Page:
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©2019 by Prometheus Dreaming

How to Eat a Creole Tomato Sandwich

by Diane Elayne Dees

It takes elaborate preparation.

First, you must go to Louisiana,

but not just anywhere in Louisiana—        

somewhere in or near a river

parish. Only tomatoes grown

in river soil become culinary miracles.

Next, you must stand in the store,

or at the roadside stand, and soak

in the fragrance of the fruit. The bigger,

the better—a slice of a giant Creole 

tomato covers a piece of bread.

Once you are heady from the perfume,

it’s time to admire the oversized corona.

Pay for them, take them home, 

and prepare for the hard part—the wait.

When your tomatoes are gently soft

and audaciously red, take out the knife.

Cut one slice, then behold the jewel-like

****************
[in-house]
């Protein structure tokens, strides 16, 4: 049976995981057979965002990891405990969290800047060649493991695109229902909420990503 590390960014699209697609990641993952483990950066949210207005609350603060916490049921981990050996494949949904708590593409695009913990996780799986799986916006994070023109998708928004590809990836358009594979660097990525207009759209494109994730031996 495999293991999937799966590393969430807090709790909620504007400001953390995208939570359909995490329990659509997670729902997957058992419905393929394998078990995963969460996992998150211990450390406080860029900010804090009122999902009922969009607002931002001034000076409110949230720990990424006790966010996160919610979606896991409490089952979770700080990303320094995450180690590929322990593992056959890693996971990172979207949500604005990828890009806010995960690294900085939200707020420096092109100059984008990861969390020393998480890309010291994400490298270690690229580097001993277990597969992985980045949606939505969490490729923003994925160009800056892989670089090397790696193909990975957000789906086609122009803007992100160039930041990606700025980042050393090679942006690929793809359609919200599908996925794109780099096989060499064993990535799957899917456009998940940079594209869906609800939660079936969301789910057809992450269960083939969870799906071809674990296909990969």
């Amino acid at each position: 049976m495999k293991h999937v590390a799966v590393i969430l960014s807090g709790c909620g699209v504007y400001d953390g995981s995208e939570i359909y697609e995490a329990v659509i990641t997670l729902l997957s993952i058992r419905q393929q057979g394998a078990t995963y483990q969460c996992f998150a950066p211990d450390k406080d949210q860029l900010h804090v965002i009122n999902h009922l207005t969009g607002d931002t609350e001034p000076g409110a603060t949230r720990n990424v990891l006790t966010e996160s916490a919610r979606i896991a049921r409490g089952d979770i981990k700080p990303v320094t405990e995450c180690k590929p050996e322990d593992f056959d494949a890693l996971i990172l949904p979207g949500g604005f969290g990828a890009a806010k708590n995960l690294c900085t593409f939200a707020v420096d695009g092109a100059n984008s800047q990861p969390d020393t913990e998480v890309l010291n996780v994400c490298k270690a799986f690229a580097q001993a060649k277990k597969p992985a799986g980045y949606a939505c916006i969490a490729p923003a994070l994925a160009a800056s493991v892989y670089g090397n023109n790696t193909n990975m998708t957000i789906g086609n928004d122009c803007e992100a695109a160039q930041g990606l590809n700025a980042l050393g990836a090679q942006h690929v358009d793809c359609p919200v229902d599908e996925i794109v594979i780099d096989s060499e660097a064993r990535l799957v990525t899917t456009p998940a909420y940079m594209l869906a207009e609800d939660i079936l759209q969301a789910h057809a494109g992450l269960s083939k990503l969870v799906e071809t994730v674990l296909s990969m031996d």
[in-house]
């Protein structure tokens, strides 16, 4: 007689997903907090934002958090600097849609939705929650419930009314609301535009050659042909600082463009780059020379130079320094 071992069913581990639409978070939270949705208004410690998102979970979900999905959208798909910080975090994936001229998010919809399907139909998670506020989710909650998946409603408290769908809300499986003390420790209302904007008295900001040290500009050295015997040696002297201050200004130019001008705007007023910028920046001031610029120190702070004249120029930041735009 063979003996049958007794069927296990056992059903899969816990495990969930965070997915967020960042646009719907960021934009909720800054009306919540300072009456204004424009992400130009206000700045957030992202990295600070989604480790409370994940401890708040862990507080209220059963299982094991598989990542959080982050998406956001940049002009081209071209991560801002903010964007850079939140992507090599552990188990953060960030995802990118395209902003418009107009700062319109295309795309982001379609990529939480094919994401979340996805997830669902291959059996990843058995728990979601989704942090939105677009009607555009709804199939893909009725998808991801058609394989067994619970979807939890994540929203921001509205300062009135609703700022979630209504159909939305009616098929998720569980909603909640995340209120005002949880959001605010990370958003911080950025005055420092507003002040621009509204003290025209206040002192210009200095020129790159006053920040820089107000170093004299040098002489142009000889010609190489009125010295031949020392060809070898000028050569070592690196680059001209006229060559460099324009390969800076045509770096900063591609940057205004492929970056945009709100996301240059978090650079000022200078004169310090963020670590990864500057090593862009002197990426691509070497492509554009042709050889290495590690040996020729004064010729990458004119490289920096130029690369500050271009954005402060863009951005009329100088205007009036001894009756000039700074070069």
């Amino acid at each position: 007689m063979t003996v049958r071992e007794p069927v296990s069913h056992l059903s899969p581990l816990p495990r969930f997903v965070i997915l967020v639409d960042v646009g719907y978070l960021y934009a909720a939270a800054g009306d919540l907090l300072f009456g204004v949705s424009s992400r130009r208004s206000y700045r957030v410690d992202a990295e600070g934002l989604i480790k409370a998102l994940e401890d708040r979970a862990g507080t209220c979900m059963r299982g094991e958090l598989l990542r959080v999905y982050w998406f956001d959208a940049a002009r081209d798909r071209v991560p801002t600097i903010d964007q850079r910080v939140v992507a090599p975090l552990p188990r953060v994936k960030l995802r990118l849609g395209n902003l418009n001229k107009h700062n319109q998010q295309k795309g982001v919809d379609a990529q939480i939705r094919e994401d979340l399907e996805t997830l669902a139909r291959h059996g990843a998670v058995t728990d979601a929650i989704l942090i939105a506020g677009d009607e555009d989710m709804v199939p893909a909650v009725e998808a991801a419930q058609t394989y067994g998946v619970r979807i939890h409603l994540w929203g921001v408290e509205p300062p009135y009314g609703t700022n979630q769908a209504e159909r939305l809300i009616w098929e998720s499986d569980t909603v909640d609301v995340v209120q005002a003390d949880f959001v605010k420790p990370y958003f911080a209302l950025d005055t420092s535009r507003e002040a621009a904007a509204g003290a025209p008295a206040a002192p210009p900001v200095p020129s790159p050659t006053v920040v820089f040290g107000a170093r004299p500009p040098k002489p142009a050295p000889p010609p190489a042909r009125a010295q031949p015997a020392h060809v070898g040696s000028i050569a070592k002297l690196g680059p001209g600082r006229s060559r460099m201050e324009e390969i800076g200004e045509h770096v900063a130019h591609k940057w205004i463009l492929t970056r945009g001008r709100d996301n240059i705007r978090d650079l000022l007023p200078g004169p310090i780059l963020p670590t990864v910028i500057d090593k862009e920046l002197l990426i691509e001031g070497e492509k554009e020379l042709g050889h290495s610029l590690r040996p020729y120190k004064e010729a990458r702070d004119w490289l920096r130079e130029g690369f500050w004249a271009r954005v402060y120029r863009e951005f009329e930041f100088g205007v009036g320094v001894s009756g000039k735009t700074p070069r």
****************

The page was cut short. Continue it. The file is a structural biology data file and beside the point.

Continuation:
structure, moist and inviting in shades

of scarlet and orange. You may have to sit

down, should swooning be imminent. 

Do not take out your best whole grain bread;

it is not needed. Slather some mayonnaise

on your white bread of choice, add some 

pepper—a bit of salt if you wish—and place

the fruit between two slices of bread. 

Once you have eaten this meal, there will

be an extra step the next time you prepare it:

You will stare at the sandwich in awe, 

you may even feel tears forming, and you will

prepare yourself for the sadness that is 

to come when you have devoured the last crumb.

About the Author

Diane Elayne Dees’s chapbook, I Can’t Recall Exactly When I Died, is forthcoming from Clare Songbirds Publishing House; also forthcoming, from Kelsay Books, is her chapbook, Coronary Truth. Diane publishes Women Who Serve, a blog that delivers news and commentary on women’s professional tennis throughout the world. Her author blog is Diane Elayne Dees, Poet and Writer-at-Large.